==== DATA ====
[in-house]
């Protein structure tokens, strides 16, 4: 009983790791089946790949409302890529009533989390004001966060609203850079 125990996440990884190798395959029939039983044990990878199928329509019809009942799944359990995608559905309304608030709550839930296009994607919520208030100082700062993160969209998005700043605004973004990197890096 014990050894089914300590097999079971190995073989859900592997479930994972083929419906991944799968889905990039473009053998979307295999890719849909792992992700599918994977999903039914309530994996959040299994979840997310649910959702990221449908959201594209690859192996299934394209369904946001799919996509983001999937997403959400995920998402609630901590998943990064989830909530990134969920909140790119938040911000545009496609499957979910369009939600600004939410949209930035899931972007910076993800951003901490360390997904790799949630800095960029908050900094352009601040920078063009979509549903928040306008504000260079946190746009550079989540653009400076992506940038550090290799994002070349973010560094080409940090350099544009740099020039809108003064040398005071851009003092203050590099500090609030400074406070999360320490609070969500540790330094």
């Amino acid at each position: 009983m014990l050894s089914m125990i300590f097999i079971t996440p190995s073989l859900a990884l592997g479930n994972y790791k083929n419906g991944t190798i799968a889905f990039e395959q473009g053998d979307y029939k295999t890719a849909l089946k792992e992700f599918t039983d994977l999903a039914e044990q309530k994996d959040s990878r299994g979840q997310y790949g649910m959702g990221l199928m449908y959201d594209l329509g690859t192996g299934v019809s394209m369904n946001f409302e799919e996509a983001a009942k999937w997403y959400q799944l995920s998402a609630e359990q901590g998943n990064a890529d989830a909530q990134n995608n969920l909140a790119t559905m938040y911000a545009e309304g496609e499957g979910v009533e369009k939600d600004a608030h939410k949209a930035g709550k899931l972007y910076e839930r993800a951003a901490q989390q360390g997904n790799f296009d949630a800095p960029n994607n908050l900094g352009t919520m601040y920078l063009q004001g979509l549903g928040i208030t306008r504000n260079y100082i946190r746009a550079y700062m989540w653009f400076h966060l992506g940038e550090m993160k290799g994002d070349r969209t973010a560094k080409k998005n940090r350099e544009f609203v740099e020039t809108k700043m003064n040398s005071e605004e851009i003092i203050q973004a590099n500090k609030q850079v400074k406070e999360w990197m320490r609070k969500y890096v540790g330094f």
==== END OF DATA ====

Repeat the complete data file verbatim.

[in-house]
């Protein structure tokens, strides 16, 4: 009983790791089946790949409302890529009533989390004001966060609203850079 125990996440990884190798395959029939039983044990990878199928329509019809009942799944359990995608559905309304608030709550839930296009994607919520208030100082700062993160969209998005700043605004973004990197890096 014990050894089914300590097999079971190995073989859900592997479930994972083929419906991944799968889905990039473009053998979307295999890719849909792992992700599918994977999903039914309530994996959040299994979840997310649910959702990221449908959201594209690859192996299934394209369904946001799919996509983001999937997403959400995920998402609630901590998943990064989830909530990134969920909140790119938040911000545009496609499957979910369009939600600004939410949209930035899931972007910076993800951003901490360390997904790799949630800095960029908050900094352009601040920078063009979509549903928040306008504000260079946190746009550079989540653009400076992506940038550090290799994002070349973010560094080409940090350099544009740099020039809108003064040398005071851009003092203050590099500090609030400074406070999360320490609070969500540790330094």
């Amino acid at each position: 009983m014990l050894s089914m125990i300590f097999i079971t996440p190995s073989l859900a990884l592997g479930n994972y790791k083929n419906g991944t190798i799968a889905f990039e395959q473009g053998d979307y029939k295999t890719a849909l089946k792992e992700f599918t039983d994977l999903a039914e044990q309530k994996d959040s990878r299994g979840q997310y790949g649910m959702g990221l199928m449908y959201d594209l329509g690859t192996g299934v019809s394209m369904n946001f409302e799919e996509a983001a009942k999937w997403y959400q799944l995920s998402a609630e359990q901590g998943n990064a890529d989830a909530q990134n995608n969920l909140a790119t559905m938040y911000a545009e309304g496609e499957g979910v009533e369009k939600d600004a608030h939410k949209a930035g709550k899931l972007y910076e839930r993800a951003a901490q989390q360390g997904n790799f296009d949630a800095p960029n994607n908050l900094g352009t919520m601040y920078l063009q004001g979509l549903g928040i208030t306008r504000n260079y100082i946190r746009a550079y700062m989540w653009f400076h966060l992506g940038e550090m993160k290799g994002d070349r969209t973010a560094k080409k998005n940090r350099e544009f609203v740099e020039t809108k700043m003064n040398s005071e605004e851009i003092i203050q973004a590099n500090k609030q850079v400074k406070e999360w990197m320490r609070k969500y890096v540790g330094f």